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by David Lawrence
St Martin's Minotaur, June 2005
336 pages
ISBN: 031232880X

Buy in the UK | Buy in Canada

NOTHING LIKE THE NIGHT is a police procedural with the strangest feel to it. In fact at times the setting becomes even more mesmerising than what's going on with the murder case.

It's the second book in the series featuring London DS Stella Mooney. I rated the first, THE DEAD SIT ROUND IN A RING, very highly, and still can't get the bad guy out of my mind, despite the fact I've probably read a couple of hundred other books since.

I wasn't surprised to find out that author David Lawrence is also a poet and a scriptwriter. His natural 'voice' is clearly a lot more poetic than we tend to find in genre fiction. My suspicion is that for some it might get in the way of the story, but I liked it a lot.

And it fits well with the slightly off-kilter approach to storytelling. The book has a cinematic feel to it with lots of quick cutting between scenes, and confrontations taking place in harshly-lit offices, dingy rooms and neon-lit city streets. In fact at times it feels like one of those episodes of NYPD Blues or This Life where the wonky camera work makes you feel queasy!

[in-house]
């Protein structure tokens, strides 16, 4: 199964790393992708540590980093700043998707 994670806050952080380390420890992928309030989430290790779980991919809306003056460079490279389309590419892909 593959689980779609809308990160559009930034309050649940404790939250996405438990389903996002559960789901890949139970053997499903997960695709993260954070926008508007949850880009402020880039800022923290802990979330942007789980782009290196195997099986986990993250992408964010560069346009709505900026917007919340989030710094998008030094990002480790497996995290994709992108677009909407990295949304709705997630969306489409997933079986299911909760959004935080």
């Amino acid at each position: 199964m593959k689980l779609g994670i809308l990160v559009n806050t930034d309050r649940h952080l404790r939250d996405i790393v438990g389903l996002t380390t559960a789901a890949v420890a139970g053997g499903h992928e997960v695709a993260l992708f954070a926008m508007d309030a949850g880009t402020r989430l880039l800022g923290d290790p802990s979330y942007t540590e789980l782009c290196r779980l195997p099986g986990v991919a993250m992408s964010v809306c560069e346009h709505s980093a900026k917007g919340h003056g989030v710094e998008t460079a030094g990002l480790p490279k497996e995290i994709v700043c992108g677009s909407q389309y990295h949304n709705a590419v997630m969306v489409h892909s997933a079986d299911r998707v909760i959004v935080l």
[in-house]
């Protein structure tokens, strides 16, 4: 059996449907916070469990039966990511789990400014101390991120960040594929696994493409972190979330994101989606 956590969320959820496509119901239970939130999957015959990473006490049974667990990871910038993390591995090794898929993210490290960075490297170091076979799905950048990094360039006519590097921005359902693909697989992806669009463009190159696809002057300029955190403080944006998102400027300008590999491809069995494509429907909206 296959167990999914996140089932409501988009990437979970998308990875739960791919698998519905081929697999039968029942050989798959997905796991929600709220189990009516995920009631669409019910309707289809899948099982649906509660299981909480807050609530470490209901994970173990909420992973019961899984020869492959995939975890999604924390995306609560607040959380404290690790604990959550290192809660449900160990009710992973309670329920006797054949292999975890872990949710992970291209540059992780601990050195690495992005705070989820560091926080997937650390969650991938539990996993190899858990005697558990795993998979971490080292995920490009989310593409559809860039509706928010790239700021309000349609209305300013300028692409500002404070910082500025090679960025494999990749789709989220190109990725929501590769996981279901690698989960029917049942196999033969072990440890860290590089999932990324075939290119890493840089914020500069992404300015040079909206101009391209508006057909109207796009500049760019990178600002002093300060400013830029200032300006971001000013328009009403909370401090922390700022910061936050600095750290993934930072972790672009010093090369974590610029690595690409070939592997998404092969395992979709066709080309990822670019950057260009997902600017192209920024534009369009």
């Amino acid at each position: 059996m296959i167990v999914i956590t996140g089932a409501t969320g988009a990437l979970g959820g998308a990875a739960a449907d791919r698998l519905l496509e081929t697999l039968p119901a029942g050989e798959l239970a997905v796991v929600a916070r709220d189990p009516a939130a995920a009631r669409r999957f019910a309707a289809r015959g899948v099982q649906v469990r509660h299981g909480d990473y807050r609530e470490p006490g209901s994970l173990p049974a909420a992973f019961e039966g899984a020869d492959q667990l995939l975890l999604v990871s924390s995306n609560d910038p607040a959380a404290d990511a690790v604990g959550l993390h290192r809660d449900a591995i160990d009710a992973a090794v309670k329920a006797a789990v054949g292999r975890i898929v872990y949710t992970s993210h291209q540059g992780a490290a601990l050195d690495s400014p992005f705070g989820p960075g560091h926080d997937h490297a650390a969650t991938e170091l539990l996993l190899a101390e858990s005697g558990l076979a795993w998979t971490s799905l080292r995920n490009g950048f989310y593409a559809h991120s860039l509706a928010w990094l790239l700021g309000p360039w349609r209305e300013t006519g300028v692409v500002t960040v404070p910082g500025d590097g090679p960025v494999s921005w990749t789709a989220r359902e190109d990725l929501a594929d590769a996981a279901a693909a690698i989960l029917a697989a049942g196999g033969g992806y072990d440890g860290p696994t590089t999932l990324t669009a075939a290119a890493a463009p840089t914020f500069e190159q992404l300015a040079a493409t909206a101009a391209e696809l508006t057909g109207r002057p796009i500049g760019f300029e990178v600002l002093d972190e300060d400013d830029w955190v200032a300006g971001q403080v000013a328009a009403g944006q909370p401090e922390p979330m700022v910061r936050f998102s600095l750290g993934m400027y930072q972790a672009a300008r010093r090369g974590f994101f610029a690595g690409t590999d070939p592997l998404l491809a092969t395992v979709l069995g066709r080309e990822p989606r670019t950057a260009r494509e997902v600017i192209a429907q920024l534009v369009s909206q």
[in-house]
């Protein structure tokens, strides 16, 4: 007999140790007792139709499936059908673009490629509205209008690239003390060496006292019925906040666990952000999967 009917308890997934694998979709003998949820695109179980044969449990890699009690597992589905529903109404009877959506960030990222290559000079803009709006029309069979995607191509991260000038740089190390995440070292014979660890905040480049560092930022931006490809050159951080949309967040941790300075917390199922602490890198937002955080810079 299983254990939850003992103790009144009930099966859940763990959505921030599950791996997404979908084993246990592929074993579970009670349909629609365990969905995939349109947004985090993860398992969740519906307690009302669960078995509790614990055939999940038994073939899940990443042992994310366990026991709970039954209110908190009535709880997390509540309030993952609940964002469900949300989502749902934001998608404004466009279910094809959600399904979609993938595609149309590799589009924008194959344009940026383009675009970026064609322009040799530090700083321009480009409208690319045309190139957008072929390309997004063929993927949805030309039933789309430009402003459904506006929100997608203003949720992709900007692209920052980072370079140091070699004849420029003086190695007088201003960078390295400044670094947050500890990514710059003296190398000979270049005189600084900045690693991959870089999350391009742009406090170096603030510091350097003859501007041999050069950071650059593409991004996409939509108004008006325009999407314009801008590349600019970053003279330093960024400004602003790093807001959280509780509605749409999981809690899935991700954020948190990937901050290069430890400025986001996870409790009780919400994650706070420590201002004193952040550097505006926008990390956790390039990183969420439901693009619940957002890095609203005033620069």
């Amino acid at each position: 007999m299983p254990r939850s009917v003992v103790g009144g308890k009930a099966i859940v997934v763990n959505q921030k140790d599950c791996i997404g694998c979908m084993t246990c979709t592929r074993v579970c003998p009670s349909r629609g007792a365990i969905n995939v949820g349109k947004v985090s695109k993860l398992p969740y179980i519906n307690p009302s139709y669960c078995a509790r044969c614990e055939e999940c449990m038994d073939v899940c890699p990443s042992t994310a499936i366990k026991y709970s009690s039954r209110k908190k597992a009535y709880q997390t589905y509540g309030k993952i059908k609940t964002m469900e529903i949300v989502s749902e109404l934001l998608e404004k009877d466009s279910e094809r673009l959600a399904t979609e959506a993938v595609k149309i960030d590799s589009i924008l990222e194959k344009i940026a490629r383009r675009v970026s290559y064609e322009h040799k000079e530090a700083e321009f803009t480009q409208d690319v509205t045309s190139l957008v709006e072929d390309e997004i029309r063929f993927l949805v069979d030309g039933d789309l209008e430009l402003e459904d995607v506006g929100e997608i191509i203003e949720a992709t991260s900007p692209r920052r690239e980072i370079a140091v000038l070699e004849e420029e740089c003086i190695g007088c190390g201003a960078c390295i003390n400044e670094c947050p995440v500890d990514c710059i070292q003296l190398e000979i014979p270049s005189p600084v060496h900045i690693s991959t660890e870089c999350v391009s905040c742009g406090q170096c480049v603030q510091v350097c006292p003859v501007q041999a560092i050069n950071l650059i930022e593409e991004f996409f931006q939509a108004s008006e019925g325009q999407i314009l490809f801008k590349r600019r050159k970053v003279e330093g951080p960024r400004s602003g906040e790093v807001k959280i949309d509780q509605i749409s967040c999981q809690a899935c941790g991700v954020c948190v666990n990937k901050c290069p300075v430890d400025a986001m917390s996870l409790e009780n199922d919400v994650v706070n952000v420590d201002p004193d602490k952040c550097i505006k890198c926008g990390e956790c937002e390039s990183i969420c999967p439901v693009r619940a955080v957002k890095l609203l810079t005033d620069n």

So, OK, the literary feel to the writing, the unusual voice and the evocation of London work for me. I even got used to the weird point of view drifts between characters -- and that usually bothers me in a book. But the distinctive voice is rather at the expense of the characterisation. Stella is real, but her double love interest George and Delaney, and most of her colleagues aren't.

The plot is fine, if you're wondering about that, but fairly standard fare. Janis Parker, a glamorous career woman, is found dead, and her housemate Stephanie James has disappeared. And the police like the look of Stephanie's boyfriend Mark Ross for the crime.

Without giving too much away, Lawrence again manages to come up with a very chilling baddie who really does give the police the run-around. There's a strong ending, incidentally, to an individual and powerful book.

A word of warning -- this is an American edition and if the creeping Americanisation of UK books annoys you, you'll find this one infuriating, if only because it is so random. The slang stays, but some idiot has gone through with a spell checker and swapped centre for center and so on, and added some zs at the ends of words. What a waste of time.

Reviewed by Sharon Wheeler, November 2005

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Contact: Yvonne Klein (ymk@reviewingtheevidence.com)

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